CHRISTIAN VALUES FOR FUTURE FOREIGN LANGUAGE TEACHERS mistakes made in the target language, this type

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  • Institute for Christian Teaching Education Department of Seventh-day Adventists



    Sylvia Rasi Gregorutti

    Pacific Union College Angwin, California, USA

    538-03 Institute for Christian Teaching 12501 Old Columbia Pike

    Silver Spring, MD 20904 USA

    Prepared for the 31st International Seminar on the Integration of Faith and Learning

    Friedensau Adventist University July 2003

  • Introduction

    This essay describes and presents some examples of how Christian values may be

    communicated in an applied linguistics course designed principally for the training of

    future foreign language (FL) teachers. As such, it is positioned within the broader

    dialogue concerning the integration of faith and learning. Consideration of how

    knowledge and belief intersect has existed as long as committed Christian educators have

    practiced their vocation. Each professor's response to this issue has importance on the

    personal level and has the potential to make a lasting difference in the lives of our

    students. The decisions made by educators regarding the place spiritual issues will take

    in their professional life also impact the Christian identity of the institutions for which

    they work. 1 Thus, the time each teacher devotes to "thinking Christianly"2 about his or

    her discipline represents an investment with a high return for all the interested parties,

    including the most interested one of all, God himself.

    As an increasing number of Christian scholars have become interested in the

    question of faith and learning and funds have been directed toward this end, educators in

    areas beyond the fields more frequently considered (e.g., religion, education) have begun

    to formally evaluate their areas of specialization and share their observations in a public

    forum. In the field of second language learning, Christians teaching English as a Foreign

    or Second Language (EFLIESL) have long recognized the possibility of transmitting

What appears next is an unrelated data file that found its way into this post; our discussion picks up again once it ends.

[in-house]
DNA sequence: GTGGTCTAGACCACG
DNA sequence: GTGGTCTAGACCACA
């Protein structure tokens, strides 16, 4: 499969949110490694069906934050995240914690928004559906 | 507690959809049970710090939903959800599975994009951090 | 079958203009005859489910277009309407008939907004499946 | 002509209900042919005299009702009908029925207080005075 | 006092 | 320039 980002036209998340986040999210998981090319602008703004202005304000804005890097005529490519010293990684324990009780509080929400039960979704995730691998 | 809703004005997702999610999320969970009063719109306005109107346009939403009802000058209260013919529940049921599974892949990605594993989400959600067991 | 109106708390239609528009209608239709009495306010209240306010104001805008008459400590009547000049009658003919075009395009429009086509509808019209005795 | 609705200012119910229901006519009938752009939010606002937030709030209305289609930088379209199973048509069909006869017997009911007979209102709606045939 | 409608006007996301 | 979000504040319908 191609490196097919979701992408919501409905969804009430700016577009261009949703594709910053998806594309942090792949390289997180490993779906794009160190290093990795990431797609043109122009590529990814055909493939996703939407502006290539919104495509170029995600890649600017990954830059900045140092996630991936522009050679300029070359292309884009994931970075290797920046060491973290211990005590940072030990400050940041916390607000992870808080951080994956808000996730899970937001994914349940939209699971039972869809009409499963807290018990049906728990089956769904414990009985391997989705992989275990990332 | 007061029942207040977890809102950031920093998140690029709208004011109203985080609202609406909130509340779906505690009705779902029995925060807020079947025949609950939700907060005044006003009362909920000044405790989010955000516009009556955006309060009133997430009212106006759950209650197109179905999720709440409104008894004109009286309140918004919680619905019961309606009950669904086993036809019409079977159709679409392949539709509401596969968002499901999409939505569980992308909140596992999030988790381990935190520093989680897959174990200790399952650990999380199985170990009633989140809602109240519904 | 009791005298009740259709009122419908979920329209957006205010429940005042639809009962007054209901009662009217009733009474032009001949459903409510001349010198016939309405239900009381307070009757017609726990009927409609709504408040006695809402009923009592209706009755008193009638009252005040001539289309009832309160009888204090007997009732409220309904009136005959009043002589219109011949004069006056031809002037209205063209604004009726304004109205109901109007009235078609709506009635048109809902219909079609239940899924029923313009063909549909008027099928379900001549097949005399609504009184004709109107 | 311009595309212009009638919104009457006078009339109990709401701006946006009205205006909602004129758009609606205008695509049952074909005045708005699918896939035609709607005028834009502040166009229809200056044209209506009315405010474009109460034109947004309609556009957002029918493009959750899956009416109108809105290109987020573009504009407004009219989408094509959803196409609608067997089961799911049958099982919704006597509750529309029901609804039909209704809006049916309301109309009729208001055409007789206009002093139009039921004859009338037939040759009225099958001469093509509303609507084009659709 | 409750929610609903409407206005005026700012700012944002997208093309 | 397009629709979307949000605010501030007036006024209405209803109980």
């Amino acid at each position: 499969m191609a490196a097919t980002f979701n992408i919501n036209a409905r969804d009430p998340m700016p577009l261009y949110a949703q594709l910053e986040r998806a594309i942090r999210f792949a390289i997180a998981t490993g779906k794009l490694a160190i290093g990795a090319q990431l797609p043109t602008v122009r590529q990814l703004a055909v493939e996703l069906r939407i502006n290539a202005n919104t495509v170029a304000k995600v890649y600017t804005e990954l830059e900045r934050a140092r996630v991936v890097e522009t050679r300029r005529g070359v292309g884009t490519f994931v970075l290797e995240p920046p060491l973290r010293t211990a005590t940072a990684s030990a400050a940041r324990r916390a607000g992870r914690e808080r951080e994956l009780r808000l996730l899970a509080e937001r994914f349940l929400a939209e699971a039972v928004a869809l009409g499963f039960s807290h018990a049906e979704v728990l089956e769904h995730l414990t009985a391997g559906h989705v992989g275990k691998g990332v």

1 Robert Benne, Quality with soul: How six premier colleges and universities keep faith with their religious traditions. (Grand Rapids, MI: Eerdmans, 2001), pp. 28-33; Arthur F. Holmes, The idea of a Christian college, 2nd ed., (Grand Rapids, MI: Eerdmans, 1975/2002), p. 82.

    2 Harry Blamires, The Christian mind (London, SPCK, 1963) as cited in Steven Garber, The fabric of faithfulness (Downers Grove, IL: InterVarsity Press, 1996), p. 181.


  • value-related content through the vehicle oflanguage instruction.3 Several participants in

    Faith and Learning Seminars such as the one for which thi s essay has been written have

    described the presentation of Bible-based content in the ESLIEFL classroom.4

    Nevertheless, the field of foreign language teaching (i.e., the teaching of a

    language where it is not spoken nativell) has until relatively recently received little

    attention with respect to the integration of faith and learning. In the United States, the

    North American Christian Foreign Language Association was formed in 1991. Its

    website6 includes a li st of articles and a few books focusing on Christian principles as

    related to the teaching of foreign languages in the U.S./ and a corresponding refereed

    review, Journal of Christianity and Foreign Languages, has been established. Among

    Seventh-day Adventist institutions of higher education in the North American Division,

    the Adventist Language Teachers Association (ALTA) was organized in the 1970s and

    existed through the early 1990s, but was dissolved after a lengthy period of inactivity.

    3 For example, Don Snow, English language teaching as Christian mission as cited in David I. Smith and Barbara Carvill, The gift of the stranger: Faith, ho~pilality, andforeignlanguage learning (Grand Rapids, Ml : Eerdmans, 2000).

    4 See for example Shin Dong-kyun, "Integrating the Bible in the study of English as a second language in a secondary school, Christ in/he classroom, 30 (Washington, DC: Education Department, General Conference of Seventh-day Adventists 2002), pp. 197-213; Ritha Maidom-Lampadan, "Integrating faith and learning in teaching English as a second language: Possibilities in grammar classes, Christ in the classroom, 2 7 (Washington, DC: Education Department, General Conference of Seventh-day Adventists, 2000), pp. 169-186; Judy H . Poblete, "Communicating Christian values through teaching English as a second language: The uses of poetry, Christ in the classroom, 24 (Washington, DC: Education Department, General Conference of Seventh-day Adventists, 1999), pp. 277-298.